Relevant and even prescient commentary on news, politics and the economy.

Catch-Up Links

I have been a Bad Blogger this week. (As opposed to my usual practice, which seems to be described as Blogging Badly.)

While I intend to continue the New Tradition (think of me as Waylon, without the speed), following are Snow Day Links:

D-Squared was on fire on Wednesday: both Bank Lending Channel and The Foundations of Mathematics and the Roots of Finance are essential.

For all those of you—looking straight at you, o six-footed one—who believe TARP was the right idea to save the economy, here’s another data point: “Overall bank lending in the US economy shrank 7.4% in 2009 — the sharpest drop since 1942.”

James Hamilton looks at Those Other Programs that support the banks without providing any funds to the rest of the economy (though I don’t think he put it that way).

With all the talk of Liquidity needs and Greek bonds, jck at Alea posts an essential chart.

Say It Ain’t So

NBER paper of the day:

We analyze asset-backed commercial paper conduits which played a central role in the early phase of the financial crisis of 2007-09. We document that commercial banks set up conduits to securitize assets while insuring the newly securitized assets using credit guarantees. The credit guarantees were structured to reduce bank capital requirements, while providing recourse to bank balance sheets for outside investors. Consistent with such recourse, we find that banks with more exposure to conduits had lower stock returns at the start of the financial crisis; that during the first year of the crisis, asset-backed commercial paper spreads increased and issuance fell, especially for conduits with weaker credit guarantees and riskier banks; and that losses from conduits mostly remained with banks rather than outside investors. These results suggest that banks used this form of securitization to concentrate, rather than disperse, financial risks in the banking sector while reducing their capital requirements.

UPDATE: If anyone knows of Tom points us to an “ungated” version from three weeks ago, please mention it in comments or e-mail.

FICO Scores and Mortgage Payment Performance

I had an informal discussion with a manager in an MBS IT area last month. Just a general conversation about the field and the data people check.  He mentioned FICO scores and I noted that I’m not fond of using them to evaluate a mortgage, especially for first-time homebuyers.

Part of this is simple: it’s relatively easier—even in the densely-populated metropolitan areas (e.g., NYC, SF), and certainly in sub- and exurban areas—to maintain a good credit rating if you don’t own a residence.  No property taxes, no major repairs, no appliance replacement, no general maintenance, no landscaping, no snow shoveling.  And it’s very easy, especially the first time, to underestimate just how much those expenses will be.  Looking at just the cost of commuting, renting, storage, parking, etc. makes homeownership appear to be a better economic decision than it is.*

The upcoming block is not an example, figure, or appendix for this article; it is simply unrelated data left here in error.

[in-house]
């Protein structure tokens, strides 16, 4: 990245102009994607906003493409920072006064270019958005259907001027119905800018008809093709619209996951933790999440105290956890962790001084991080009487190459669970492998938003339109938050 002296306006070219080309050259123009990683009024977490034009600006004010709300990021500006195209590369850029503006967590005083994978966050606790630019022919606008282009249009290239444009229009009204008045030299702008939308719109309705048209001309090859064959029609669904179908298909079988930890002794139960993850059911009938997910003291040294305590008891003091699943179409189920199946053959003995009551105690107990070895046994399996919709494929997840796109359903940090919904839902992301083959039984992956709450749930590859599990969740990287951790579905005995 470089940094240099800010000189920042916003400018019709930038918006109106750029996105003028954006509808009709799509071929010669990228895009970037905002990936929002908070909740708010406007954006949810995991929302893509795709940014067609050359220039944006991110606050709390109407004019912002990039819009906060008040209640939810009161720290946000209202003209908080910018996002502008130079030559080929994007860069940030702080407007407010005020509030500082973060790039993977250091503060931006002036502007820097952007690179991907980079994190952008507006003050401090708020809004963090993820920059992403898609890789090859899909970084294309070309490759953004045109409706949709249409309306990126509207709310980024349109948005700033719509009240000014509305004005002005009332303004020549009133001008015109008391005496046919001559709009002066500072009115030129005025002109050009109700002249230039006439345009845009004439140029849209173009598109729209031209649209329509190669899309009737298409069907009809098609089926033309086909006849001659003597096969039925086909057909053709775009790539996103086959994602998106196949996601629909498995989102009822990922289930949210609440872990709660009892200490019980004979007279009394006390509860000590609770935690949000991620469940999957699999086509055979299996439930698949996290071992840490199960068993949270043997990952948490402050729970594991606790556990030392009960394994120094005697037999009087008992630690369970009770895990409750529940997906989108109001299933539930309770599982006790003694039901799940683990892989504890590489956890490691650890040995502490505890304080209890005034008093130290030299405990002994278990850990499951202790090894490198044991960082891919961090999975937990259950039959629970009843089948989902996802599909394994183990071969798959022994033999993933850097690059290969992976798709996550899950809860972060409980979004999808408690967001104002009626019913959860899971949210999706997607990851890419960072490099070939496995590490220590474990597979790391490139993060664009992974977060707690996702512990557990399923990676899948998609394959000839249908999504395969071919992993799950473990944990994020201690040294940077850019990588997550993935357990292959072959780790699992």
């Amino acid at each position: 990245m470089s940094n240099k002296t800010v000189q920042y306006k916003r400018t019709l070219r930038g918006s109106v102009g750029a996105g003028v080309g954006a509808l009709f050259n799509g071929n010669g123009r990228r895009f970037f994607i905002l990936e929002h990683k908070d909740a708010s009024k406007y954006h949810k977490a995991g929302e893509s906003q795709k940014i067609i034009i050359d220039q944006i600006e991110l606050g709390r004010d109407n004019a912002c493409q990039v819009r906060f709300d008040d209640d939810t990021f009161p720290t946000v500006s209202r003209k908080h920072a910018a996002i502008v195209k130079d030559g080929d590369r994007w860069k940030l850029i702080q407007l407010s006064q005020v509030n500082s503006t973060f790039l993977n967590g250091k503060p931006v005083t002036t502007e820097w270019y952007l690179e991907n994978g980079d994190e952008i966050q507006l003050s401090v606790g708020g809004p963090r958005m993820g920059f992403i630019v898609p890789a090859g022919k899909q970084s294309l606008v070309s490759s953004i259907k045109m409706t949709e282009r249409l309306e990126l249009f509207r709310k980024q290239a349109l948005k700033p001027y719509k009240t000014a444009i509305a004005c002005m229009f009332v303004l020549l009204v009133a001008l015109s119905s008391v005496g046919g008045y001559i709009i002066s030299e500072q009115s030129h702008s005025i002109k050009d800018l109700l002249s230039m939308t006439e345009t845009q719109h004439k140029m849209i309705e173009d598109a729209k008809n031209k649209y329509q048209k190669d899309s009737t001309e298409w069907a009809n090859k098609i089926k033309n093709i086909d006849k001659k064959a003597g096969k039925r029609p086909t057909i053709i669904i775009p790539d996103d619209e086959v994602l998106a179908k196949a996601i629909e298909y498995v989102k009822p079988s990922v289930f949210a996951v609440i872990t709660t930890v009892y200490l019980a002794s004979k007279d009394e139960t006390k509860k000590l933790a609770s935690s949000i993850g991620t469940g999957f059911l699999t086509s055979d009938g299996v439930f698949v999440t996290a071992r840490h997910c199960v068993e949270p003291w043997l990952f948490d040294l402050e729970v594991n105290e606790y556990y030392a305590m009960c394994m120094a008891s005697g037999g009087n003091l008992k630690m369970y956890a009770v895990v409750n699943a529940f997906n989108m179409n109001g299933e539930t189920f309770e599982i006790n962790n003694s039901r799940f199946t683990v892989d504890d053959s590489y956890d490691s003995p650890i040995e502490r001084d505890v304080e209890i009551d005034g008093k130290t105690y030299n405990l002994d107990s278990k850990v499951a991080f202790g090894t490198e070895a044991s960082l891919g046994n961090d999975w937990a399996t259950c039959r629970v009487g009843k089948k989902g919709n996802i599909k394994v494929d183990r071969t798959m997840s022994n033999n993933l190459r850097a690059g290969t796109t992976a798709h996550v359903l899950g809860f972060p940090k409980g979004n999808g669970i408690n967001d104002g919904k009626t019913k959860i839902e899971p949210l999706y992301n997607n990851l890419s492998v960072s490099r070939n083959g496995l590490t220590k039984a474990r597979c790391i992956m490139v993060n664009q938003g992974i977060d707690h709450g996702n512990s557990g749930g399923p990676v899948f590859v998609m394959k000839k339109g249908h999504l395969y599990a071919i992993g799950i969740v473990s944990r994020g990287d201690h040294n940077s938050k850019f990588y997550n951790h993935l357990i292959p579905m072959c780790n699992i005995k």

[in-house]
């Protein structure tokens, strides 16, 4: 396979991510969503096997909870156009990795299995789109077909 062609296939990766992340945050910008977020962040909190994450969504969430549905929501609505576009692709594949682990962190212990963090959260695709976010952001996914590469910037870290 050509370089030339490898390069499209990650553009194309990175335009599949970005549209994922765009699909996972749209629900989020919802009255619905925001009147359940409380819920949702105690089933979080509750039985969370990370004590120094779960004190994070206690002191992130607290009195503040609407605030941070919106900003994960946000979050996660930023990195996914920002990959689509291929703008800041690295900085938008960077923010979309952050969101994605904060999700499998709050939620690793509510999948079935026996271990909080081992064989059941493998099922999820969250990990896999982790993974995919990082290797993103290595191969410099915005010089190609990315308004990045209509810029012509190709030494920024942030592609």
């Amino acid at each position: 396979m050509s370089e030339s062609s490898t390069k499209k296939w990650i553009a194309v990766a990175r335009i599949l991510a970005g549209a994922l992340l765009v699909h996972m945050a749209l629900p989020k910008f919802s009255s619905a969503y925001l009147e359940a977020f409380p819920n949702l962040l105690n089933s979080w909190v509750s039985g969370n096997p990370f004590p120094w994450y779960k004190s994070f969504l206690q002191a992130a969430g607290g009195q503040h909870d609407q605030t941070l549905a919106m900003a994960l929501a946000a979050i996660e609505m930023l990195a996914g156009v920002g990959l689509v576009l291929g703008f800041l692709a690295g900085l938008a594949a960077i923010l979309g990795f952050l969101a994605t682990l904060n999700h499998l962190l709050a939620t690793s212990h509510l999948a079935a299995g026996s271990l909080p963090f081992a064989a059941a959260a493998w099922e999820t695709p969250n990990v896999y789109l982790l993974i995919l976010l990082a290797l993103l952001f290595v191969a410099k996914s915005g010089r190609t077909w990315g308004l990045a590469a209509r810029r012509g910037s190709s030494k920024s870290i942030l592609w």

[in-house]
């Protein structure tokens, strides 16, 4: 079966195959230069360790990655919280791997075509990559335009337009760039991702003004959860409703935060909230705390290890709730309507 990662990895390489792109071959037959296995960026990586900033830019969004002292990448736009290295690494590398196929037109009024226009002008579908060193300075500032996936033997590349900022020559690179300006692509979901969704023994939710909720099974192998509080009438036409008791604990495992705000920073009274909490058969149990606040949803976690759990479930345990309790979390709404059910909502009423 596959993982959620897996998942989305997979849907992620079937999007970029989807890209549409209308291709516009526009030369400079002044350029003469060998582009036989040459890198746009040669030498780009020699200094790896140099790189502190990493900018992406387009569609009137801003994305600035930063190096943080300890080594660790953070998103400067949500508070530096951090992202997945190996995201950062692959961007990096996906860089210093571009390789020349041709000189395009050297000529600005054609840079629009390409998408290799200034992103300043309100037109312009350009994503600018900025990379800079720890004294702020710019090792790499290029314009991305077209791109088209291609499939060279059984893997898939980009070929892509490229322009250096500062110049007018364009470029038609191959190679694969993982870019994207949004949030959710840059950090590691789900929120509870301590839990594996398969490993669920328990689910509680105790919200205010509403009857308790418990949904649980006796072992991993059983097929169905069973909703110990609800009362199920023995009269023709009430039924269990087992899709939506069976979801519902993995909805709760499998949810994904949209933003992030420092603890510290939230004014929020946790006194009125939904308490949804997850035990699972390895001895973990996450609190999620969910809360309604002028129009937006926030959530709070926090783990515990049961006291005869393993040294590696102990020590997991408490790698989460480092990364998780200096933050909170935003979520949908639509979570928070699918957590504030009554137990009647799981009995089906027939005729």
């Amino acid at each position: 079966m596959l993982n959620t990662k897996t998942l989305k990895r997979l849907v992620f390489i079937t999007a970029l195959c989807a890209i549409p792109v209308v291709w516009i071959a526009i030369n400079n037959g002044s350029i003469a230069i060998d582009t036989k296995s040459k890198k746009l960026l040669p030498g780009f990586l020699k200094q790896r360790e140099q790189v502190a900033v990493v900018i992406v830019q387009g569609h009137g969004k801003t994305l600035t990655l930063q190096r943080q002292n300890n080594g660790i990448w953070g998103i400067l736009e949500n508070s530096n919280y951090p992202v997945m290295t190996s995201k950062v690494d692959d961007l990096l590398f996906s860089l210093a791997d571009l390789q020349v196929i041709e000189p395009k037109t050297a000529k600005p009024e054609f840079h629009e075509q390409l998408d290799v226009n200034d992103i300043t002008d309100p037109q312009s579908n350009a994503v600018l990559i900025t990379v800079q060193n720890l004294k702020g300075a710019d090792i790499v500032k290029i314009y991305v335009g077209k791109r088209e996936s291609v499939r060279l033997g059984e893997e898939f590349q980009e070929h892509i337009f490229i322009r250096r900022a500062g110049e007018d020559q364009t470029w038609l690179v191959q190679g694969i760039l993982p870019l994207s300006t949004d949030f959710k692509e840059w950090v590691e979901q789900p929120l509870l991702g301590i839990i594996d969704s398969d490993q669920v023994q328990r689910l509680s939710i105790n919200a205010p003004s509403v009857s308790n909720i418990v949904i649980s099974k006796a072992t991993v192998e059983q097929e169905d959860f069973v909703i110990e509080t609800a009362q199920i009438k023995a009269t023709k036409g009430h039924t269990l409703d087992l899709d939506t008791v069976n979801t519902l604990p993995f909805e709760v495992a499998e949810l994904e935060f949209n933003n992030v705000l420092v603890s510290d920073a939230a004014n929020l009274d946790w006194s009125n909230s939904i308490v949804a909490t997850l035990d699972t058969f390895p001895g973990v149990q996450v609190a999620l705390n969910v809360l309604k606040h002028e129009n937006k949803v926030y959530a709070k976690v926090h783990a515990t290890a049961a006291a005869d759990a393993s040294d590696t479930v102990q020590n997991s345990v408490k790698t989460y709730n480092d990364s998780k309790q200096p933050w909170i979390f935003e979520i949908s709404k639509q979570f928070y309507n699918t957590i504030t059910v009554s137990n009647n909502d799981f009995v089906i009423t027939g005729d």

Well, the Federal Reserve Bank of New York recently released some data on mortgage payments by type. It’s not directly comparable—the subprime and Alt-A loans have a more granular level of data, most especially with respect to late and current payments—but there are some interesting relationships.

I looked at the data for States where the subprime loans are current for either (1) more than 55% of the borrowers or  (2) less than 45% of the borrowers, which includes 24 states and the District of Columbia.  The overall breakdown was 16 states in the first group and eight states and the District of Columbia in the second.

Of the six states that have more than 100,000 subprime loans outstanding, three—Illinois, Florida, and California—are in the More Delinquent category, while only one (Texas) is in the “so far, so good” realm.**

So I ran a regression on those states and the District, using as factors the percent of the subprime loans that were not Owner-Occupied, the Average FICO score for the state, the percent of subprime loans issued to borrowers with a FICO below 600, and the percent of subprime loans issued to borrowers with a FICO score above 660.  The result was

PctwithCurrPymt = –1.18*(FICO>660) + .292*(FICO<600) + .266*(Average FICO Score) –0.9*(Pct Not Owner-Occupied) –93.66

R-squared = 0.4213  (Adjusted R-squared= .3056) F = 3.64  (Prob > F = 0.0220)

However, none of the coefficients passes the t-test.

If we assume that there is a solid distinction between a FICO score below 600 and one above 660, then we must note that the signs of this regression are precisely the opposite of what we should expect.  The more loans with an initial FICO score above 660, the fewer the number of households that are expected to be current in their payment. Conversely, the more households with a FICO score below 600, the better the Current Payment Performance should be expected to be.

This would seem to be a Very Bad Regression—both methodologically, since it takes two separate sets of data and treats them as if they are part of the same set and intuitively, since it produces results that are not compatible with rational assumptions—but that may not be so.